Clayton Murzello: BCCI's ludicrous stay away policy
The annual awards should be viewed as a celebration of Indian cricket and not letting the media even close to the event room is shameful
The Board of Control for Cricket in India (BCCI) has not come out smelling of roses by deeming it unnecessary to invite the media for the BCCI awards that took place on Tuesday night in Bengaluru.
For the local and travelling media that landed in Bengaluru to cover today's historic India vs Afghanistan Test match at the Chinnaswamy Stadium, the awards were out of bounds.
If the BCCI (run by the Committee of Administrators, a CEO, an acting president, secretary and treasurer) didn't want the media in the same hall where the awards were being presented, they didn't feel it was important to make arrangements for the media to avail of a live feed near the room of action.
Mind you, these awards were more significant because it encompassed the 2016-17 and 2017-18 seasons. A transcript of Kevin Pietersen's MAK Pataudi Memorial Lecture posted on the Board's website was all the media got on the night of the awards.
What the BCCI do and how they treat the media (although one must admit that there is an improvement in terms of team-related information) should not have an impact on the writing. But, it does sometimes. Generally speaking, an unhappy travelling media group will somehow pull out their knives when they get an opportunity. I happened to interview head coach Ravi Shastri on the Indian team's return from South Africa earlier this year. "Sometimes you feel in your country, people are happy when you lose," he told me. You won't need a genius to discover that much, if not all his angst, was directed at the media.
Shastri's quote raised eyebrows and if what he said was indeed true, then both parties need to do some reconciling. The media gunning for the team and vice-versa will never be good for the game.
After the unpleasant exchange between captain Virat Kohli and the media after India lost the series at Centurion, the team may have felt the media didn't give them the credit they deserved for winning the third and final Test at the Wanderers in January. Some Indian journalists felt the umpires should have called off play when the Johannesburg wicket was proving to be ultra-dangerous for the South African batsmen.
Their view drew some opposition with the argument that no one said a word when the Indian batsmen were battling hard and batted exceptionally on the same pitch.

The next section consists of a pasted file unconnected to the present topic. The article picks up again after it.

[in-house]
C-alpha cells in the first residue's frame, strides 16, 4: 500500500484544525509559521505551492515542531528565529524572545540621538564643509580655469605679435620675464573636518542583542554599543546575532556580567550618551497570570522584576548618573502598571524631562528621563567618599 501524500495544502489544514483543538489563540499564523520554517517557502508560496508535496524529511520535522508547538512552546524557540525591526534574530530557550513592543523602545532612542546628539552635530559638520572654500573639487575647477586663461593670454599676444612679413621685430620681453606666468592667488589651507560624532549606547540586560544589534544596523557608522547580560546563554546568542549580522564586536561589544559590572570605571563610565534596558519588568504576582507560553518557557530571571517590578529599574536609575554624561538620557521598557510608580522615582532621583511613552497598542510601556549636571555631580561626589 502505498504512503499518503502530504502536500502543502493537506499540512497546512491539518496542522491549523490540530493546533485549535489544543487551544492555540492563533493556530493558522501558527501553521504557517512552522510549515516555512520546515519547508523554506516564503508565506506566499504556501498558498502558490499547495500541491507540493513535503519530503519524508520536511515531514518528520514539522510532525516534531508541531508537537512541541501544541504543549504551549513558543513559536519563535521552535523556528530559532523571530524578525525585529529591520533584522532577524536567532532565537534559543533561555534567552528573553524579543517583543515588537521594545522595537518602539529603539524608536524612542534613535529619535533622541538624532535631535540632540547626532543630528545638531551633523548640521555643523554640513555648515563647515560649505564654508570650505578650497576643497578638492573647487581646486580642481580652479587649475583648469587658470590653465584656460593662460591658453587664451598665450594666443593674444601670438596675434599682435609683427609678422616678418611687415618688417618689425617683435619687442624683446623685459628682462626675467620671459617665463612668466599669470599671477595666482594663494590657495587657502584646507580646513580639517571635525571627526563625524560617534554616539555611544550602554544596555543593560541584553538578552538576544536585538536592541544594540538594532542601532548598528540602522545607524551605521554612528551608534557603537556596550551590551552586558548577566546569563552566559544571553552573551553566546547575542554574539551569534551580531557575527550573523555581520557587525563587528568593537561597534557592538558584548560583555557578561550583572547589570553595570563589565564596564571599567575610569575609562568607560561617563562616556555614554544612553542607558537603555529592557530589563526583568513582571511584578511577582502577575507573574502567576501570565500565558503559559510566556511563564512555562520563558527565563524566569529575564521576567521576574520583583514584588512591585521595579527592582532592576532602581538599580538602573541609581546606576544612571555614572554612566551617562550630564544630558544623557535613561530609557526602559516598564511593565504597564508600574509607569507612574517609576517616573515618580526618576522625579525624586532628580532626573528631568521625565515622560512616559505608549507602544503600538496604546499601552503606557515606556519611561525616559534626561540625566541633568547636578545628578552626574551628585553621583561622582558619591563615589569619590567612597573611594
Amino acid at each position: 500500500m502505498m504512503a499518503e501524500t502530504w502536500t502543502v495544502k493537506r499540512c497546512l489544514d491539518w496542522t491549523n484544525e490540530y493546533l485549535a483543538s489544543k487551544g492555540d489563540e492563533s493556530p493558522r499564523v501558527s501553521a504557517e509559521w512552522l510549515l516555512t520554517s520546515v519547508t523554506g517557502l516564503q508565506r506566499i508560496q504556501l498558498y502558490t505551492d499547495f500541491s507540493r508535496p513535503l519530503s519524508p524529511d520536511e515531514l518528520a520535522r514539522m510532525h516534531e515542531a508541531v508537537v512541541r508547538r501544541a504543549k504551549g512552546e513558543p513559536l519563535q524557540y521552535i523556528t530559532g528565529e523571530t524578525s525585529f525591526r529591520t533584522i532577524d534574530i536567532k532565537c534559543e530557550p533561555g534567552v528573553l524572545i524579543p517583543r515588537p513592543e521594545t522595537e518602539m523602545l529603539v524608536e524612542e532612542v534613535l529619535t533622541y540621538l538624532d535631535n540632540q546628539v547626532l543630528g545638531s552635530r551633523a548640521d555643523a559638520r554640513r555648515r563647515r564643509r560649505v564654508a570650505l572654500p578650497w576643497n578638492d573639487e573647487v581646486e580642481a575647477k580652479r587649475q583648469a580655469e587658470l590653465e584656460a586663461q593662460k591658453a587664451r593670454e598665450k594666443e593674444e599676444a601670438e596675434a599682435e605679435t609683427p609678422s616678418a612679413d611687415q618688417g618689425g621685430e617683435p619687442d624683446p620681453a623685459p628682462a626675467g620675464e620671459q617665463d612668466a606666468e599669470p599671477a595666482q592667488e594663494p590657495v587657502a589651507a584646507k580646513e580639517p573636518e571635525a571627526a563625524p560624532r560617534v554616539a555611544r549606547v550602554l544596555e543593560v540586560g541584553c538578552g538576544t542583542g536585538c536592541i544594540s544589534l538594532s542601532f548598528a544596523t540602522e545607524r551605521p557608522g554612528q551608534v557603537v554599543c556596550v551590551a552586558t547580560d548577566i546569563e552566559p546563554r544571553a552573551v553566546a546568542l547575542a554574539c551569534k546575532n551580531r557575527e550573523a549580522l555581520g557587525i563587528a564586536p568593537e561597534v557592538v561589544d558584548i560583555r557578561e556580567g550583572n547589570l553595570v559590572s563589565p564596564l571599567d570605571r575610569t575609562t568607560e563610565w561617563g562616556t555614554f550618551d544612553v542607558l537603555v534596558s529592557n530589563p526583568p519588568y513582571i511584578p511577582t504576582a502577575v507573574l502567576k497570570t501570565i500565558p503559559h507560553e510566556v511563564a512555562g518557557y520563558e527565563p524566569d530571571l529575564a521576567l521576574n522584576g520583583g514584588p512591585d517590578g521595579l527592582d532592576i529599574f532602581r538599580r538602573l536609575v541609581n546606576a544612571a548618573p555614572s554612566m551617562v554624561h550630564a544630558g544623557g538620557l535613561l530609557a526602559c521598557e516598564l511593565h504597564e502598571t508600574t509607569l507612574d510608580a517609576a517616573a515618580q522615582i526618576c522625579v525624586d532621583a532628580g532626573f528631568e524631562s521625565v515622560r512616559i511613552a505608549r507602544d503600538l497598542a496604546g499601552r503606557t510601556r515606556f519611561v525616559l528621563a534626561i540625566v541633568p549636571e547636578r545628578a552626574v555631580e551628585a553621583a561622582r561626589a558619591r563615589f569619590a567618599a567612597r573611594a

There is a need for balance. The cricket writers should view things more positively and understand that, at the end of the day, it's a damn tough sport and things aren't as simple as they seem. Also, a ring of conspiracy cannot be attached to every decision the Indian think-tank takes. On the other hand, the BCCI/team must realise that the media have a job to do. No, they do not need to be appeased, but the players need to acknowledge that the members of the fourth estate, too, make occasional errors of judgment and theirs is a pressure job, too.
Many a time, the media experience high-handedness and are blocked even if there is full realisation that a player won't grant them interviews in between an important series.
A colleague of mine remembered the other day how the media were not even allowed to be on the road of the team hotel during the 2015 World Cup in Australia and New Zealand, and if journalists went to the coffee shop of the hotel for a refreshment, they were asked to leave. Reason: Instructions from the Indian team management. The media manager on that tour was viewed more as a watch dog than a facilitator of information. Thankfully, he is not around the BCCI set-up any longer.
The Team vs Media battle could well continue on the tours to England and Australia. India has a fine chance of clinching a rare series win in England and their maiden Test series win Down Under in 71 years. To be practical, which team wouldn't do with some good press? But, if both sides decide to lock horns like two punch-happy boxers, then the outcome will be only bad blood.
Back to the awards. The BCCI announced the rechristening of a few awards and attached the name of their late president Jagmohan Dalmiya to them. So the final list read four awards each in the name of Dalmiya and MA Chidambaram, another departed BCCI chief.
Here, too, it seems logic has been sent for a toss. Where is the sense of having multiple awards in the names of Dalmiya and Chidambaram? There is no award named after Raj Singh Dungarpur, the man who was instrumental in setting India on the road to better overseas success. Nor is there one in the name of M Chinnaswamy. Pietersen's lecture dwelled on the promotion of Test cricket, but there are a few pointers, which apply to the game in general as well.
I'm not sure whether the BCCI officials understand that the media ultimately relays information to the public. Probably, the BCCI needs a separate lecture to get educated on the importance of the media.
mid-day's group sports editor Clayton Murzello is a purist with an open stance. He tweets @ClaytonMurzello Send your feedback to firstname.lastname@example.org
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